Friday, November 26, 2010

Christmas sno-ball cookies

12/12/07 Cook’s Corner
Betty Kaiser

Ladies and gentlemen, start your ovens! ‘Tis the season to baking! Now is the time to be sorting through your Christmas recipes and choosing the ones you will be preparing. December 25 is just around the corner.
I am always motivated to get organized early because we will soon host our annual neighborhood cookie party. Show time is coming up and I’d better be ready.
In many ways, the finding and sorting is as hard as the baking. During the holidays, my kitchen ghost seriously messes with my filing system (at least that’s my story). Otherwise, how can I explain that the cookie recipes I want are often found filed under ‘casseroles’ or even ‘fish’? It takes time to find these rascals, so do it now!
Once the recipes are found, I must narrow my choices. Realistically, too much sugar is not in our best interests. So I reluctantly limit myself to no more than a half-dozen variety of goodies to be served to company over the next few weeks.
Here’s this year’s plan:
a. Sugar cookies: cut out, iced and decorated
b. Bar cookies: Cranberry Macadamia Nut and Lemon
c. A fruitcake for Chuck
d. Something chocolate for me
e. Pecan pie on Christmas Day
f. Snowball cookies
I love this last category because they’re delicious, easy, showy and everyone’s favorite. The recipes come from different cultures but the base ingredients are all the same: butter, sugar, flour and nuts. Other ingredients are optional.
The following snowball recipes are simple enough for the kids to help you assemble but elegant enough to serve company with a dish of sherbet. Just remember to be creative with garnishes and hide them from men and teenagers until company arrives. Enjoy!

Cherry Hazelnut Snowballs

1-cup butter
1 cup powdered sugar
2 cups sifted flour
¼ teaspoon salt
1 cup red maraschino cherries, drained and chopped
½ cup roasted hazelnuts, finely chopped
½ teaspoon vanilla
Additional sifted powder sugar

Cream butter and sugar until fluffy. Add flour and salt; blend thoroughly. Stir in cherries, nuts, and vanilla extract. Chill overnight.

Shape chilled dough into small balls and place on ungreased baking sheets. Bake in a 300° oven for 30 minutes or until lightly browned. Remove from sheets and cool. When cool, dust with extra powdered sugar.

Note: substituting green maraschino cherries or other candied fruit for the red cherries can change the appearance of these cookies. Don’t mix the colors or they will look muddy!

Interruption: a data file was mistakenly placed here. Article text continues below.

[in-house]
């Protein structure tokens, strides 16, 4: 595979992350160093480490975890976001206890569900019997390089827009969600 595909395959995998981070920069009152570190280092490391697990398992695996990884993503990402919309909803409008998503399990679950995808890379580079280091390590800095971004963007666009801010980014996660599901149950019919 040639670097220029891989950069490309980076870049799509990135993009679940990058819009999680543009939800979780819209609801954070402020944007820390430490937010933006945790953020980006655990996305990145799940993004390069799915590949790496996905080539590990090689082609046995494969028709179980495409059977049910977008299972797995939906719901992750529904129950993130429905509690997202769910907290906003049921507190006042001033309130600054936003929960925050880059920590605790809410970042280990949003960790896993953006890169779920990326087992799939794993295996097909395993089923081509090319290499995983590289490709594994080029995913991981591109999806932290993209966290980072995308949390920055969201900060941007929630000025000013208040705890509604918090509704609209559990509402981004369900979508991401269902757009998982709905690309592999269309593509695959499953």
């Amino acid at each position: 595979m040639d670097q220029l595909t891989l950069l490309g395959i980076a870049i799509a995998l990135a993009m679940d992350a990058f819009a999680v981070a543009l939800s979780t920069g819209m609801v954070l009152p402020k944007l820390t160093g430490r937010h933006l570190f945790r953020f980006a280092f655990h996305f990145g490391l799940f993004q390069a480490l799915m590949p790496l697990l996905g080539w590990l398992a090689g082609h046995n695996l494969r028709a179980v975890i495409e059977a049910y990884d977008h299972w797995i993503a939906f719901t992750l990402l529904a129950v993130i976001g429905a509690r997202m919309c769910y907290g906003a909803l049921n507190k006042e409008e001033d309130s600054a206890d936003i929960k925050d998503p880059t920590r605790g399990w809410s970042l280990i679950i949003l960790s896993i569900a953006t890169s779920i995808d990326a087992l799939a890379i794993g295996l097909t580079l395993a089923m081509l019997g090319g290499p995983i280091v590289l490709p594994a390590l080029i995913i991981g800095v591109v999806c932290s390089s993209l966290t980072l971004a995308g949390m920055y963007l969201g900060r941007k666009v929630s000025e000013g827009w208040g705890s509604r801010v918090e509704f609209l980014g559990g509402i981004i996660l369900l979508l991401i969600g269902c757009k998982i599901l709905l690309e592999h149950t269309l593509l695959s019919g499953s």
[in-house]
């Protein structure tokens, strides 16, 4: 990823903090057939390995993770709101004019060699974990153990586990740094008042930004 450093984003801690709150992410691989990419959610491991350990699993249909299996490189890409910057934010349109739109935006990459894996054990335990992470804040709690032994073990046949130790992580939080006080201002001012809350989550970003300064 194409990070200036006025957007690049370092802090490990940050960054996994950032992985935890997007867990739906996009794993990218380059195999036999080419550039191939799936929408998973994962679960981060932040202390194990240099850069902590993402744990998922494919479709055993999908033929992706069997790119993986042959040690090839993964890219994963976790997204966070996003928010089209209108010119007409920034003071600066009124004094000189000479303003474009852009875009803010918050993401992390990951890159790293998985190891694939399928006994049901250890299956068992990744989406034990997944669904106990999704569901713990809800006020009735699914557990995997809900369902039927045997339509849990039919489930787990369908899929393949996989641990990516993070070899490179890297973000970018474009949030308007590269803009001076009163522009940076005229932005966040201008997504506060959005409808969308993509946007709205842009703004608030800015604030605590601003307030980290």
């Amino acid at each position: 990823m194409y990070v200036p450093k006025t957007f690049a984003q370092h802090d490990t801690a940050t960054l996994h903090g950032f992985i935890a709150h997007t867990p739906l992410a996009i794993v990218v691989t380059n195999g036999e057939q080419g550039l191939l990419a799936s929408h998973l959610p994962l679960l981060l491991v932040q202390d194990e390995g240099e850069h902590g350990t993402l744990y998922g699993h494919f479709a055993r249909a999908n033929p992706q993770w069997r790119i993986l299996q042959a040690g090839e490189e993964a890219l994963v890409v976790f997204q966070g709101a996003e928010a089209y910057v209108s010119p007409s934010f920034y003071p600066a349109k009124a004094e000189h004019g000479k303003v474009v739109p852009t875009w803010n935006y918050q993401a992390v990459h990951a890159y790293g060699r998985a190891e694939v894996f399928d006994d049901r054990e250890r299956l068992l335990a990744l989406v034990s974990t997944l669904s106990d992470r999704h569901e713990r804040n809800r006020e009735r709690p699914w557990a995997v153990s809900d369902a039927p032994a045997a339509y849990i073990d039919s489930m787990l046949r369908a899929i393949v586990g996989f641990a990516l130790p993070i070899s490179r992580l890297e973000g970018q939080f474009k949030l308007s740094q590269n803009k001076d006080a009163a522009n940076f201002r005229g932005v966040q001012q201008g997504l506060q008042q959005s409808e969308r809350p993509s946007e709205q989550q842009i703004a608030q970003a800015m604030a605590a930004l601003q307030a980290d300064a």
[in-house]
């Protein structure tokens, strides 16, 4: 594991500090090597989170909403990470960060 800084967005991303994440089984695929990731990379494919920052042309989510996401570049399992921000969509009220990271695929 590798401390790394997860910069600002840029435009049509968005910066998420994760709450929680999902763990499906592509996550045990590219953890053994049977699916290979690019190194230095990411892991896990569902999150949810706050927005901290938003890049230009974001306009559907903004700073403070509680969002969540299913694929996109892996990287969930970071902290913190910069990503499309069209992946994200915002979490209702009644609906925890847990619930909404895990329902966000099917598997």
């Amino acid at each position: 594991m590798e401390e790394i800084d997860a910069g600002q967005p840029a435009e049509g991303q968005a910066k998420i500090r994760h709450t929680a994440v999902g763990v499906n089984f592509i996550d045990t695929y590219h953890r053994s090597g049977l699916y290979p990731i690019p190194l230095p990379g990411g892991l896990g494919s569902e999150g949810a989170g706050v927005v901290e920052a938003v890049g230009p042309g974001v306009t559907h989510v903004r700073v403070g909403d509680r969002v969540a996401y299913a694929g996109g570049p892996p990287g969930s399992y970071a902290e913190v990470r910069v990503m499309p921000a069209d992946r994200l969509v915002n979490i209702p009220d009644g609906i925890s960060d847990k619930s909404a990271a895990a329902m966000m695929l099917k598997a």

Lemon Snow Balls

¾ cup butter, room temperature
3 ounce package cream cheese, softened
1 cup powdered sugar
1-teaspoon vanilla
2 teaspoons lemon juice
1 tablespoon lemon zest
2 cups flour, sifted
1 cup pecans, finely chopped
Additional sifted powdered sugar

Cream together butter and cream cheese until light and fluffy. Add one-cup sugar and beat well. Stir in vanilla, lemon juice and lemon zest. Add flour and mix well. Stir in nuts. Roll into small balls and place on a greased baking sheet. Bake at 300° for 20-25 minutes or until lightly browned. Remove from pan and roll in extra powdered sugar while still hot. Roll again when cool.

Note: substituting orange juice and zest for the lemon can easily change the flavor of these cookies.

Mexican Wedding Cakes

1-cup soft butter
½ cup sugar
½ teaspoon salt
1-teaspoon vanilla
2 cups sifted flour
1 cup finely chopped pecans
Sifted powdered sugar

Cream butter and sugar together until fluffy. Add salt, vanilla, flour and nuts. Blend well. Refrigerate until easy to handle.

Shape dough into 1-inch balls or 2-inch crescents. Bake on ungreased cookie sheet at 350°, 12-15 minutes or until very lightly browned. While still warm, roll cookies in powdered sugar. Roll again when cool.

Keep it simple and keep it seasonal! 
Betty Kaiser’s Cook’s Corner is dedicated to sharing a variety of recipes
that are delicious, family oriented and easy to prepare.

Thanksgiving is the best eating day of the year!

City Tavern, 1772, Philadelphia, PA

The day before Thanksgiving means that your kitchen is a busy place. The turkey is in the frig, stuffing ingredients are ready to assemble and most of the side dishes have been delegated to others. Your cousin Lenora is bringing her signature green bean casserole. Another cousin her sweet potatoes topped with marshmallows. Aunt Emma is bringing the rolls and grandmother has got the pies under control.

So, I’m not going to disturb your carefully crafted menus. Instead, I’m going to offer some classic ‘anytime’ recipes from the 1800s that my husband and I enjoyed on our recent trip to Colonial America.  Unless you want to make the rolls or whip out a chocolate pecan pie tomorrow, you can try the recipes another day.

On our trip we occasionally ate at local taverns that served lunch and dinner. Two of our favorites were the King’s Arms Tavern in Williamsburg and the City Tavern in Philadelphia where the servers were not only in costume and conversation of the period but so was the food.

We were introduced to peanut butter soup at the King’s Arms.
It was probably concocted by a clever cook to make use of the peanuts grown in the region, I found it a bit too rich but you may just love it. Some of our fellow diners did, so I’m including the recipe.